I don't think it's accurate to say WMD's were the entire premise. If you go back and listen to his speeches, Bush always framed the Iraq war as being just "one front in the larger war on terror", and "the great ideological struggle of our time". As such, I believe eliminating the threat of WMD's was Bush's method of selling the war, but that his larger objective was always to establish democracy in the Middle East as a way to combat the ideology of Islamic totalitarianism. In that vein, and despite all the bungling, the war has been more successful than we had any reason to believe it would, so far anyway.
  9. 10 Mar '10 20:07
    Originally posted by Melanerpes
    There was no reason why Bush had to resort to lying. The truth was that Saddam was repeatedly preventing inspectors from checking on whether or not he was creating WMDs. We had every reason to suspect the worst. That by itself would have been sufficient justification for taking forceful action.

    The main problem was Bush's failure to at least try to mak ...[text shortened]... have been a truly international operation instead of being mainly an "American cowboy thing".
    There was a theroy some time back. It stated that Saddam wanted everyone to thing he still had weapons, because he feared Iran might take advantage of a weakened Iraq... So he played a gambit of sorts.
  10. Standard member sh76
    Civis Americanus Sum
    10 Mar '10 21:04
    Originally posted by Hugh Glass
    There was a theroy some time back. It stated that Saddam wanted everyone to thing he still had weapons, because he feared Iran might take advantage of a weakened Iraq... So he played a gambit of sorts.
    Well, he lost.
  11. Standard member sh76
    Civis Americanus Sum
    10 Mar '10 21:08
    Originally posted by Sleepyguy
    I don't think it's accurate to say WMD's were the entire premise. If you go back and listen to his speeches, Bush always framed the Iraq war as being just "one front in the larger war on terror", and "the great ideological struggle of our time". As such, I believe eliminating the threat of WMD's was Bush's method of selling the war, but that his l ...[text shortened]... war has been more successful than we had any reason to believe it would, so far anyway.
    True. Maybe I'm projecting.

    WMDs was the reason I accepted at the time as a compelling justification for war, so that's the only one I remember.
  12. 10 Mar '10 21:24
    Originally posted by Sleepyguy
    I don't think it's accurate to say WMD's were the entire premise. If you go back and listen to his speeches, Bush always framed the Iraq war as being just "one front in the larger war on terror", and "the great ideological struggle of our time". As such, I believe eliminating the threat of WMD's was Bush's method of selling the war, but that his l ...[text shortened]... war has been more successful than we had any reason to believe it would, so far anyway.
    "After all, this is a guy that [sic] tried to kill my dad at one time." - George W. Bush
  13. Subscriber AThousandYoung
    It's only business
    10 Mar '10 23:58
    Originally posted by KazetNagorra
    "After all, this is a guy that [sic] tried to kill my dad at one time." - George W. Bush
    That's right. OUR President.

    Isn't it part of Arab culture to avenge the family? It probably built up respect for us down there.
  14. Subscriber AThousandYoung
    It's only business
    10 Mar '10 23:59
    Originally posted by sh76
    True. Maybe I'm projecting.

    WMDs was the reason I accepted at the time as a compelling justification for war, so that's the only one I remember.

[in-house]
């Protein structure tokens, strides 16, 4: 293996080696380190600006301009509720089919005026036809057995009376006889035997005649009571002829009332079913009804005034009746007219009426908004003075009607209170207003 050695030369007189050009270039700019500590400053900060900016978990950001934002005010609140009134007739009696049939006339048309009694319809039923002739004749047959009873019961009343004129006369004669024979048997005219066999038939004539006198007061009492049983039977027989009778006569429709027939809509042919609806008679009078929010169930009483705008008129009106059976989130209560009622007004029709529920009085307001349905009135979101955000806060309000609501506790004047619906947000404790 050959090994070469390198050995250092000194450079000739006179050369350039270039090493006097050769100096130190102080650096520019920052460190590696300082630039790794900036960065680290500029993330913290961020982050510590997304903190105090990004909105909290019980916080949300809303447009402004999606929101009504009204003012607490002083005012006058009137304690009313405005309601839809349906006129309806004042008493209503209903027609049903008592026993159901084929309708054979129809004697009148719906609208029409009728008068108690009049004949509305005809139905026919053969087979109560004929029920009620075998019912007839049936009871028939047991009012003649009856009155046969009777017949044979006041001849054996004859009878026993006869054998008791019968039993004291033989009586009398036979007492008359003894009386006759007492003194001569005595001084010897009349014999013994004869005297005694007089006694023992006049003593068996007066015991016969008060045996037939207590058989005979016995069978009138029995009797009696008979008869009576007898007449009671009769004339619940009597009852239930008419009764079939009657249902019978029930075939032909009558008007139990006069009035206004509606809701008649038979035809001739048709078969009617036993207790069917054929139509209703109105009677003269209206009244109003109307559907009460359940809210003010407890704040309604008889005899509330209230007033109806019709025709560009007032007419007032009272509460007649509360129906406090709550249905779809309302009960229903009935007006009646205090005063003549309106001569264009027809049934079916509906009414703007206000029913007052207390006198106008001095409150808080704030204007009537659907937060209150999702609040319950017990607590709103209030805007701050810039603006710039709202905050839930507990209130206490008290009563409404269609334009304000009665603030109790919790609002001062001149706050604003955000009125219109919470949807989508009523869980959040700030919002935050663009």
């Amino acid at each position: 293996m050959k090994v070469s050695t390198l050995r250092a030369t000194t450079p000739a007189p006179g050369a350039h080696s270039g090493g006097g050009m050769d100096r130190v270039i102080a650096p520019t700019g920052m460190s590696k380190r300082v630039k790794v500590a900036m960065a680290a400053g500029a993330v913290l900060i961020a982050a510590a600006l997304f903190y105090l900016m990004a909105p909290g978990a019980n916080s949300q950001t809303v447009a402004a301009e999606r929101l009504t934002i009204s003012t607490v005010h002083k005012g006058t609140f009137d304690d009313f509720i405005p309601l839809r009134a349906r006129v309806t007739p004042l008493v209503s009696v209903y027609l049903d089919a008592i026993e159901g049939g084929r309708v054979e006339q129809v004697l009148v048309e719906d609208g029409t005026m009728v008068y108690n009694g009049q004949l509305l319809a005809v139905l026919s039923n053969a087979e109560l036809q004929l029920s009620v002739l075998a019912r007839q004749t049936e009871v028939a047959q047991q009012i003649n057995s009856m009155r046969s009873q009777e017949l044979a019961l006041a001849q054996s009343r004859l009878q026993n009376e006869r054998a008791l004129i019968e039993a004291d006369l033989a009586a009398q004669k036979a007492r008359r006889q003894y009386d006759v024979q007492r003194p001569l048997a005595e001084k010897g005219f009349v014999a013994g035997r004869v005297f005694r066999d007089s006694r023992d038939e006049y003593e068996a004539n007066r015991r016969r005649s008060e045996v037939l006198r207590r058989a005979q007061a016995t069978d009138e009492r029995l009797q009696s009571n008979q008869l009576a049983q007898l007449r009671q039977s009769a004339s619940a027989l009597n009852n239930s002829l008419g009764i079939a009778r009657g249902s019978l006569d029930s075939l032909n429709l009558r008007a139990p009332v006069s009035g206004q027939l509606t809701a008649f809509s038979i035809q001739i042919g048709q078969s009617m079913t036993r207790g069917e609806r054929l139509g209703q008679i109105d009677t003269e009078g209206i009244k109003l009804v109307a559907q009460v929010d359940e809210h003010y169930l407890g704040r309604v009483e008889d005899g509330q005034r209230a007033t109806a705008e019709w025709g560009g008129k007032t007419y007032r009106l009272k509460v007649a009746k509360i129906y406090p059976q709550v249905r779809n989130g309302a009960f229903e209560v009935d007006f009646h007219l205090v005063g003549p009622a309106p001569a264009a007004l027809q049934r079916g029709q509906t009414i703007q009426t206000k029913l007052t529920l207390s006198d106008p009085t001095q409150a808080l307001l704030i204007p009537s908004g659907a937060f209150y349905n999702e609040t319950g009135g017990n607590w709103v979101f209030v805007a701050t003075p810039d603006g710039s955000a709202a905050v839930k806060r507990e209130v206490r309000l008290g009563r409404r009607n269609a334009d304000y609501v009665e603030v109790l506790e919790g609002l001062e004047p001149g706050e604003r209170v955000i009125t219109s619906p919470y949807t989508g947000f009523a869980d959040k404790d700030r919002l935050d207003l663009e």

Here's wiki's summary:

    The resolution cited many factors to justify the use of military force against Iraq:[2][3]

    Iraq's noncompliance with the conditions of the 1991 cease fire, including interference with weapons inspectors.
    Iraq's alleged weapons of mass destruction, and programs to develop such weapons, posed a "threat to the national security of the United States and international peace and security in the Persian Gulf region."
    Iraq's "brutal repression of its civilian population."
    Iraq's "capability and willingness to use weapons of mass destruction against other nations and its own people".
    Iraq's hostility towards the United States as demonstrated by the alleged 1993 assassination attempt of former President George H. W. Bush, and firing on coalition aircraft enforcing the no-fly zones following the 1991 Gulf War.
    Members of al-Qaeda, an organization bearing responsibility for attacks on the United States, its citizens, and interests, including the attacks that occurred on September 11, 2001, are known to be in Iraq.
    Iraq's "continu[ing] to aid and harbor other international terrorist organizations," including anti-United States terrorist organizations.
    The efforts by the Congress and the President to fight terrorists, including the September 11th, 2001 terrorists and those who aided or harbored them.
    The authorization by the Constitution and the Congress for the President to fight anti-United States terrorism.
    Citing the Iraq Liberation Act of 1998, the resolution reiterated that it should be the policy of the United States to remove the Saddam Hussein regime and promote a democratic replacement.



    The resolution "supported" and "encouraged" diplomatic efforts by President George W. Bush to "strictly enforce through the U.N. Security Council all relevant Security Council resolutions regarding Iraq" and "obtain prompt and decisive action by the Security Council to ensure that Iraq abandons its strategy of delay, evasion, and noncompliance and promptly and strictly complies with all relevant Security Council resolutions regarding Iraq."

    The resolution authorized President Bush to use the Armed Forces of the United States "as he determines to be necessary and appropriate" in order to "defend the national security of the United States against the continuing threat posed by Iraq; and enforce all relevant United Nations Security Council Resolutions regarding Iraq."

    http://en.wikipedia.org/wiki/Iraq_Resolution
  15. Subscriber no1marauder
    It's Nice to Be Nice
    11 Mar '10 01:32 / 1 edit
    Originally posted by AThousandYoung
    That's right. OUR President.

    Isn't it part of Arab culture to avenge the family? It probably built up respect for us down there.
    You think the invasion and occupation of Iraq has "built respect for us" in the Arab world?